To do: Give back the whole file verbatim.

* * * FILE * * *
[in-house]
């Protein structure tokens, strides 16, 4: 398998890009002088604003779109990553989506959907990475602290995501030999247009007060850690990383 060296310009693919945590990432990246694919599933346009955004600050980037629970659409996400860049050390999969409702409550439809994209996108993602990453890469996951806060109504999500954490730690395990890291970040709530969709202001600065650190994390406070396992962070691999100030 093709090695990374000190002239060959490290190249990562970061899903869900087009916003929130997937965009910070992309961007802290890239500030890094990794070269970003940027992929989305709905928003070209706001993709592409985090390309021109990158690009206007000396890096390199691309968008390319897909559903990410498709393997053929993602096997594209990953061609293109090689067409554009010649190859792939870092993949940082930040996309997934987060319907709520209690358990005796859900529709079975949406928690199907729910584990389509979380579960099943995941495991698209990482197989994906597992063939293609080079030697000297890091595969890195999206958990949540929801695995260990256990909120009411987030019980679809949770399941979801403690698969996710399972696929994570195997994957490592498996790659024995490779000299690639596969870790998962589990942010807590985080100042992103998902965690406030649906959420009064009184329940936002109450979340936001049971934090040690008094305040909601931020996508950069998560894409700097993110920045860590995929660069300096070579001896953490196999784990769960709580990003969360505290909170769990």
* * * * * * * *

[in-house]
């Protein structure tokens, strides 16, 4: 398998890009002088604003779109990553989506959907990475602290995501030999247009007060850690990383 060296310009693919945590990432990246694919599933346009955004600050980037629970659409996400860049050390999969409702409550439809994209996108993602990453890469996951806060109504999500954490730690395990890291970040709530969709202001600065650190994390406070396992962070691999100030 093709090695990374000190002239060959490290190249990562970061899903869900087009916003929130997937965009910070992309961007802290890239500030890094990794070269970003940027992929989305709905928003070209706001993709592409985090390309021109990158690009206007000396890096390199691309968008390319897909559903990410498709393997053929993602096997594209990953061609293109090689067409554009010649190859792939870092993949940082930040996309997934987060319907709520209690358990005796859900529709079975949406928690199907729910584990389509979380579960099943995941495991698209990482197989994906597992063939293609080079030697000297890091595969890195999206958990949540929801695995260990256990909120009411987030019980679809949770399941979801403690698969996710399972696929994570195997994957490592498996790659024995490779000299690639596969870790998962589990942010807590985080100042992103998902965690406030649906959420009064009184329940936002109450979340936001049971934090040690008094305040909601931020996508950069998560894409700097993110920045860590995929660069300096070579001896953490196999784990769960709580990003969360505290909170769990």